On his side, Nick is so insecure, it borders for her on suffocating her. She wants more alone time. Does she want so much alone time from him to necessitate divorce? He follows her about from room to room in their now-too large home. As many mature wives feel, the home that was perfect for raising a family has now become too much to maintain. She would prefer to devote her remaining life’s time and energy to different things.
When he accuses her of having an affair with a young IT guy, she feels betrayed and deemed a “whore.” Her umbrage and inner rage seems out of place when it is so clearly an expression of her husband’s deep insecurity. It would be understandable to find him annoying and to have that built up over time as being exasperating and burden.
The pace of their weekend is very leisurely as they explore a variety of Parisian treats. Meg decides where they should dine after strolling around and determining the restaurant’s appeal from the signage, the cafe seating out front, and the menus. Her sip of a glass of French white wine, “That’s the nicest thing I’ve ever put in my mouth.” Indeed, Paris is an artistic, fashion, and gastronomic paradise. Eating in Paris you learn the meaning of the word, savor. With Parisian fair, you discover the very reason to savor, never wanting those tastes to depart your mouth. They stroll about Paris, with insufficient ode to Parisian pastry or cheese, devoting time to what I think is Sacré-Cœur (didn’t visit it when I was in Paris), and a nod to Nick’s taste for philosophy and literature with an exploration of the Montparnasse cemetery and a walk by Beckett’s gravestone.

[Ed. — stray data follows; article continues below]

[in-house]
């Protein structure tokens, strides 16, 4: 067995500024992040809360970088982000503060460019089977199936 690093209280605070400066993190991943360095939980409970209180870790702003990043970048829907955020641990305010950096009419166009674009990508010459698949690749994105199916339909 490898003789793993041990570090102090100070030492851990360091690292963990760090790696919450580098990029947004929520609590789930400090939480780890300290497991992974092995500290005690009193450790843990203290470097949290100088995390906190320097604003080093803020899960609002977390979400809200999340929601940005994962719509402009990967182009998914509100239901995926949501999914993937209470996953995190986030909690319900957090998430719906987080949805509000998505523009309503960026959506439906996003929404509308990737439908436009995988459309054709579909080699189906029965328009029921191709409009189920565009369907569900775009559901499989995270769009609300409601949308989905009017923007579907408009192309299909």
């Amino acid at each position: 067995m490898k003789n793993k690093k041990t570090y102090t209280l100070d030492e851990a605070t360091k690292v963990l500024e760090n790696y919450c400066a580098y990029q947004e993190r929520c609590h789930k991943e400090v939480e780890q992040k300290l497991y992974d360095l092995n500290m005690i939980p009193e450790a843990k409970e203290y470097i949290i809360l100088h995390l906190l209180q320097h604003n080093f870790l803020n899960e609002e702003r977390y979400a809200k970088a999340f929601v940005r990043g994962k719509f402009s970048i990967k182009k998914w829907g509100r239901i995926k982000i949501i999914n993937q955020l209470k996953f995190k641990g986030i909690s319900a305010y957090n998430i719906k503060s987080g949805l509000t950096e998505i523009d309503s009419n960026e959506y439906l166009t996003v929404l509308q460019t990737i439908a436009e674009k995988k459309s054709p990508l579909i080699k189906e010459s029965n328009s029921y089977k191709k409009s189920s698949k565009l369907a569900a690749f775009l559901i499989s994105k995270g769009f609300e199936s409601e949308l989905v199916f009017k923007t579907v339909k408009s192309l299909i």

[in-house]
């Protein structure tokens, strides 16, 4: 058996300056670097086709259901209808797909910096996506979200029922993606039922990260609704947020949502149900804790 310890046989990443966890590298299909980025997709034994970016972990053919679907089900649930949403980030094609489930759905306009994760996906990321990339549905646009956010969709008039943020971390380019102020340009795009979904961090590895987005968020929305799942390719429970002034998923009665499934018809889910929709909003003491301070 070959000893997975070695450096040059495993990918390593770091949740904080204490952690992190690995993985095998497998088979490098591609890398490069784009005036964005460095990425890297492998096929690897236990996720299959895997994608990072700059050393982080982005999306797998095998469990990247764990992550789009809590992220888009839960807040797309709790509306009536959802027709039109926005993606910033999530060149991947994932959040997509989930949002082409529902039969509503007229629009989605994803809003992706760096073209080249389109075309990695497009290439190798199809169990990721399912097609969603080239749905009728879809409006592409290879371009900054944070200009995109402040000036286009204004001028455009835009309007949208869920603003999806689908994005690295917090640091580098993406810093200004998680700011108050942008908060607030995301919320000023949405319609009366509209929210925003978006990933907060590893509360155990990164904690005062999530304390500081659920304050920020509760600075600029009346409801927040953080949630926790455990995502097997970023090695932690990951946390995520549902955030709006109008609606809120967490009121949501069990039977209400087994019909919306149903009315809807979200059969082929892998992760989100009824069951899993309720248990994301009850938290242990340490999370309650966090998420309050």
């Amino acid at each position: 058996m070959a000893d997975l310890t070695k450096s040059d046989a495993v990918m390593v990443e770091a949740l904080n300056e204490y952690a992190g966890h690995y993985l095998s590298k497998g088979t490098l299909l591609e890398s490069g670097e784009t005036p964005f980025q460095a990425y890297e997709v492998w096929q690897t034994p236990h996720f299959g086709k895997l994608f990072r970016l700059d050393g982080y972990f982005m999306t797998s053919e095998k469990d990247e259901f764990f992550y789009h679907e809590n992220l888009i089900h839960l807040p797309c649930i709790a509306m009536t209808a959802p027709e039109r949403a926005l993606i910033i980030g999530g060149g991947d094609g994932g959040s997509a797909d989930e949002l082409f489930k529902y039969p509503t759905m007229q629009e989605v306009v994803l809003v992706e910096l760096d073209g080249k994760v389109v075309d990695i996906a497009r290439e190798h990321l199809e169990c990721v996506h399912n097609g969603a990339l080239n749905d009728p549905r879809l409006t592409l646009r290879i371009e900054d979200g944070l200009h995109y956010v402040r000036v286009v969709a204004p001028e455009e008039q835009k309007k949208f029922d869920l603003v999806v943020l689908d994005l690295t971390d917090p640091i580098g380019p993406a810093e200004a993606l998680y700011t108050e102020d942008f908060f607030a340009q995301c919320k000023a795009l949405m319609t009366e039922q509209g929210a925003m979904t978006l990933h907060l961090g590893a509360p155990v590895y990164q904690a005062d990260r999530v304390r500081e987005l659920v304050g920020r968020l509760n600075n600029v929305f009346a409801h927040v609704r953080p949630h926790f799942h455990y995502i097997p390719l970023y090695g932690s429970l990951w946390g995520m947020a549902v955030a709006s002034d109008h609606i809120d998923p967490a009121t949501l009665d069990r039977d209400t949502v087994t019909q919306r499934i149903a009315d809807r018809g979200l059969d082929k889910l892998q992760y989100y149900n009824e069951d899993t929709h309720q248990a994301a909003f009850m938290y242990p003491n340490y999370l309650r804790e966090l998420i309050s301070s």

In a moment when the couple has relaxed sufficiently into each other as to share a public passionate kiss and embrace, to the hoots and hollers of passerbyers, Jeff Goldblum’s character, Morgan, an American successful author, former student and protege of Nick’s. He invites them to an informal gathering of friends the following evening in his home. The crowd features intellects of authors and economists, without the American over-optimism of so many romantic comedies of the past 20 years from Hollywood. This crowd is interesting, but never quite stimulating for either of them.
By now, Meg has sufficiently blossomed from their time in Paris and a few adventurous escapades to don a light touch of make-up, perfect for her incredibly delicate coloring and features, and a cocktail dress of black lace. She looks beautiful. If Titian had only painted women over the age of 60, she would have been his choice. Morgan praises Nick before the dinner crowd, only to have him stand and in a moment of self-revelation, be very real to the point just shy of painful vulnerability. Meg’s response shows the couple’s delicate rapport before all. Their relationship features moments on intense tenderness in how they hold hands to Nick’s reverent soft kiss of wife’s neck.
Le Week-End is a marvelous love story in how is realistically depicts mature love and the relationship of a couple long married. Things are complicated between the two of them. And sometimes they really need to include other people more, like Morgan. The movie never stoops to make it easy to sustain a long term committed relationship, nor does it race from the room just when things are awkward and need to be worked through. Doing so results in tremendous tenderness, a key attribute of lasting love.
Happy Dating and Relationships,
As seen in Dating for Dummies, 3rd Edition
April Braswell is an expert columnist at DatingAdvice.com and speaks to singles in Singles Groups and Divorce Support Groups as well as at Singles Dating Workshops and Singles Conferences. Looking to Hire April to speak at your Singles Event?